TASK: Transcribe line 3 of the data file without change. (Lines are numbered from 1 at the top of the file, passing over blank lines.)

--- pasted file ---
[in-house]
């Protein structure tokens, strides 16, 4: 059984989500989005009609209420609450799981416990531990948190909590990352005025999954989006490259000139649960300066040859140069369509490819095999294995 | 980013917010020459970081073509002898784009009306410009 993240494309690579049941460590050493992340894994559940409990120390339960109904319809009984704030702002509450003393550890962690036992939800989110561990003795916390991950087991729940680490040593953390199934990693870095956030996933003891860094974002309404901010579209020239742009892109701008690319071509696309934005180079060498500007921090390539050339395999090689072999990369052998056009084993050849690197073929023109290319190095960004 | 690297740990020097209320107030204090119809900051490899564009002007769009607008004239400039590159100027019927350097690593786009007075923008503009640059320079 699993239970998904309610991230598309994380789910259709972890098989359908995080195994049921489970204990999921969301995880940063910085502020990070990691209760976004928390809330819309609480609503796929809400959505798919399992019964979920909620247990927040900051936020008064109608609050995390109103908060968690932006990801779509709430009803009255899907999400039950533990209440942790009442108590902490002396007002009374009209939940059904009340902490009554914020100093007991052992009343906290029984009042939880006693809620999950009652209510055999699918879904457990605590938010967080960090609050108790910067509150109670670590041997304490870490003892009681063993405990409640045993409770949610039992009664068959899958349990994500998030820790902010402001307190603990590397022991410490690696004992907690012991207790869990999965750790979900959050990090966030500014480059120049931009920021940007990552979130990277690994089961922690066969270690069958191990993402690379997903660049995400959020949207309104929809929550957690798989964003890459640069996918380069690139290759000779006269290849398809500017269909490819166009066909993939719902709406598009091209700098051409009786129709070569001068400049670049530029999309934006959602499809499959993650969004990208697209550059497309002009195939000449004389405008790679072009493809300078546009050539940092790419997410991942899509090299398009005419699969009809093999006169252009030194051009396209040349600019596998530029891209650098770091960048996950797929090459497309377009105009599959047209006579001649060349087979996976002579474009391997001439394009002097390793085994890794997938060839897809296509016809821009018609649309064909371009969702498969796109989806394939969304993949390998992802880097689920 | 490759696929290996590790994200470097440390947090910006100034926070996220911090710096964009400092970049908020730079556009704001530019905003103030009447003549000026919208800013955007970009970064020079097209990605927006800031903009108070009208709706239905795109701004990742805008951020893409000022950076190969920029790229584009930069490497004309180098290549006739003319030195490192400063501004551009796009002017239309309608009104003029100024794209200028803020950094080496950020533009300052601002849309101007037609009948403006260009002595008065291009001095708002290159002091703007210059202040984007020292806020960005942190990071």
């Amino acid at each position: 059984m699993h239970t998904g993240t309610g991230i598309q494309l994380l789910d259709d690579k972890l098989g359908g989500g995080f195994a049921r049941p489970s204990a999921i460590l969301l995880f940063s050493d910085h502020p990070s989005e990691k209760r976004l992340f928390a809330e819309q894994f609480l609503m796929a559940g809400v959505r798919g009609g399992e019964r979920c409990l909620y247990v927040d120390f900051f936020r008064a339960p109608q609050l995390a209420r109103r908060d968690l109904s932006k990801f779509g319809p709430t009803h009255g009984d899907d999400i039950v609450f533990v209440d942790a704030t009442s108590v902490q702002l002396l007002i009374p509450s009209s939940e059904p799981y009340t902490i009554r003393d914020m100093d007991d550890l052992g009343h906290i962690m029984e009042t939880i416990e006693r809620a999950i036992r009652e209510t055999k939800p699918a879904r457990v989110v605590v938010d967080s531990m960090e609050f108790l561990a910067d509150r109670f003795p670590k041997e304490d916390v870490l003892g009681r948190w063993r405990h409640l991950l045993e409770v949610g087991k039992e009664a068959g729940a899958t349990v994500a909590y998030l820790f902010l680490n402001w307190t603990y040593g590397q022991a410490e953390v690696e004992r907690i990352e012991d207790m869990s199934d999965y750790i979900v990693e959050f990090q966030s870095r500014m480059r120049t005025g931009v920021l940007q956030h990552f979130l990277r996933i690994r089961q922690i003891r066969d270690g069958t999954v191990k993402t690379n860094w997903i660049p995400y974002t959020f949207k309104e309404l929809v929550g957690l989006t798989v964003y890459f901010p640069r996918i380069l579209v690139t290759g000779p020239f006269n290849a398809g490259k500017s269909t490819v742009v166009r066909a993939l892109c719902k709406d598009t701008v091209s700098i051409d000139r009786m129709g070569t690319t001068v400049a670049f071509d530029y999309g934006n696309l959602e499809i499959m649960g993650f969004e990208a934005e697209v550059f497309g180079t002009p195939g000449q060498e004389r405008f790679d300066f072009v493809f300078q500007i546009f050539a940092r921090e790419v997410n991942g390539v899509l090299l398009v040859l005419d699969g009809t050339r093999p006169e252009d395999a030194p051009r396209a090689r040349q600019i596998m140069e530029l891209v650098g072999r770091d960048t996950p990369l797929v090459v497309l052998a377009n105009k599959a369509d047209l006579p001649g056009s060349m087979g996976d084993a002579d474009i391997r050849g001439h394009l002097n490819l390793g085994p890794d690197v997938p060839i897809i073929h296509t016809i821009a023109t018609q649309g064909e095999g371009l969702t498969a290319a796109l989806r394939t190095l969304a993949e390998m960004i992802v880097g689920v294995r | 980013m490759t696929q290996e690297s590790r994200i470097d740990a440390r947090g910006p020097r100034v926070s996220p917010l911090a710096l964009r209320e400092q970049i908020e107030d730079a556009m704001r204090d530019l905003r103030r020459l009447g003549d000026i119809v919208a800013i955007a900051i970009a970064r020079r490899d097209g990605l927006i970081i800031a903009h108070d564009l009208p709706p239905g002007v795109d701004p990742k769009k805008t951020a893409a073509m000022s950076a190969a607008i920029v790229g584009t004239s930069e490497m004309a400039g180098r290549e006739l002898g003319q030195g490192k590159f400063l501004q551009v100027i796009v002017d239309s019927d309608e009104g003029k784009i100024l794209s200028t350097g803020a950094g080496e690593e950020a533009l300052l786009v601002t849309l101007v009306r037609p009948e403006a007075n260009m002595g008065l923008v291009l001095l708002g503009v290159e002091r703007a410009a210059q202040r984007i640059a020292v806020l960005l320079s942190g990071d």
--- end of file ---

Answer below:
């Amino acid at each position: 059984m699993h239970t998904g993240t309610g991230i598309q494309l994380l789910d259709d690579k972890l098989g359908g989500g995080f195994a049921r049941p489970s204990a999921i460590l969301l995880f940063s050493d910085h502020p990070s989005e990691k209760r976004l992340f928390a809330e819309q894994f609480l609503m796929a559940g809400v959505r798919g009609g399992e019964r979920c409990l909620y247990v927040d120390f900051f936020r008064a339960p109608q609050l995390a209420r109103r908060d968690l109904s932006k990801f779509g319809p709430t009803h009255g009984d899907d999400i039950v609450f533990v209440d942790a704030t009442s108590v902490q702002l002396l007002i009374p509450s009209s939940e059904p799981y009340t902490i009554r003393d914020m100093d007991d550890l052992g009343h906290i962690m029984e009042t939880i416990e006693r809620a999950i036992r009652e209510t055999k939800p699918a879904r457990v989110v605590v938010d967080s531990m960090e609050f108790l561990a910067d509150r109670f003795p670590k041997e304490d916390v870490l003892g009681r948190w063993r405990h409640l991950l045993e409770v949610g087991k039992e009664a068959g729940a899958t349990v994500a909590y998030l820790f902010l680490n402001w307190t603990y040593g590397q022991a410490e953390v690696e004992r907690i990352e012991d207790m869990s199934d999965y750790i979900v990693e959050f990090q966030s870095r500014m480059r120049t005025g931009v920021l940007q956030h990552f979130l990277r996933i690994r089961q922690i003891r066969d270690g069958t999954v191990k993402t690379n860094w997903i660049p995400y974002t959020f949207k309104e309404l929809v929550g957690l989006t798989v964003y890459f901010p640069r996918i380069l579209v690139t290759g000779p020239f006269n290849a398809g490259k500017s269909t490819v742009v166009r066909a993939l892109c719902k709406d598009t701008v091209s700098i051409d000139r009786m129709g070569t690319t001068v400049a670049f071509d530029y999309g934006n696309l959602e499809i499959m649960g993650f969004e990208a934005e697209v550059f497309g180079t002009p195939g000449q060498e004389r405008f790679d300066f072009v493809f300078q500007i546009f050539a940092r921090e790419v997410n991942g390539v899509l090299l398009v040859l005419d699969g009809t050339r093999p006169e252009d395999a030194p051009r396209a090689r040349q600019i596998m140069e530029l891209v650098g072999r770091d960048t996950p990369l797929v090459v497309l052998a377009n105009k599959a369509d047209l006579p001649g056009s060349m087979g996976d084993a002579d474009i391997r050849g001439h394009l002097n490819l390793g085994p890794d690197v997938p060839i897809i073929h296509t016809i821009a023109t018609q649309g064909e095999g371009l969702t498969a290319a796109l989806r394939t190095l969304a993949e390998m960004i992802v880097g689920v294995r | 980013m490759t696929q290996e690297s590790r994200i470097d740990a440390r947090g910006p020097r100034v926070s996220p917010l911090a710096l964009r209320e400092q970049i908020e107030d730079a556009m704001r204090d530019l905003r103030r020459l009447g003549d000026i119809v919208a800013i955007a900051i970009a970064r020079r490899d097209g990605l927006i970081i800031a903009h108070d564009l009208p709706p239905g002007v795109d701004p990742k769009k805008t951020a893409a073509m000022s950076a190969a607008i920029v790229g584009t004239s930069e490497m004309a400039g180098r290549e006739l002898g003319q030195g490192k590159f400063l501004q551009v100027i796009v002017d239309s019927d309608e009104g003029k784009i100024l794209s200028t350097g803020a950094g080496e690593e950020a533009l300052l786009v601002t849309l101007v009306r037609p009948e403006a007075n260009m002595g008065l923008v291009l001095l708002g503009v290159e002091r703007a410009a210059q202040r984007i640059a020292v806020l960005l320079s942190g990071d």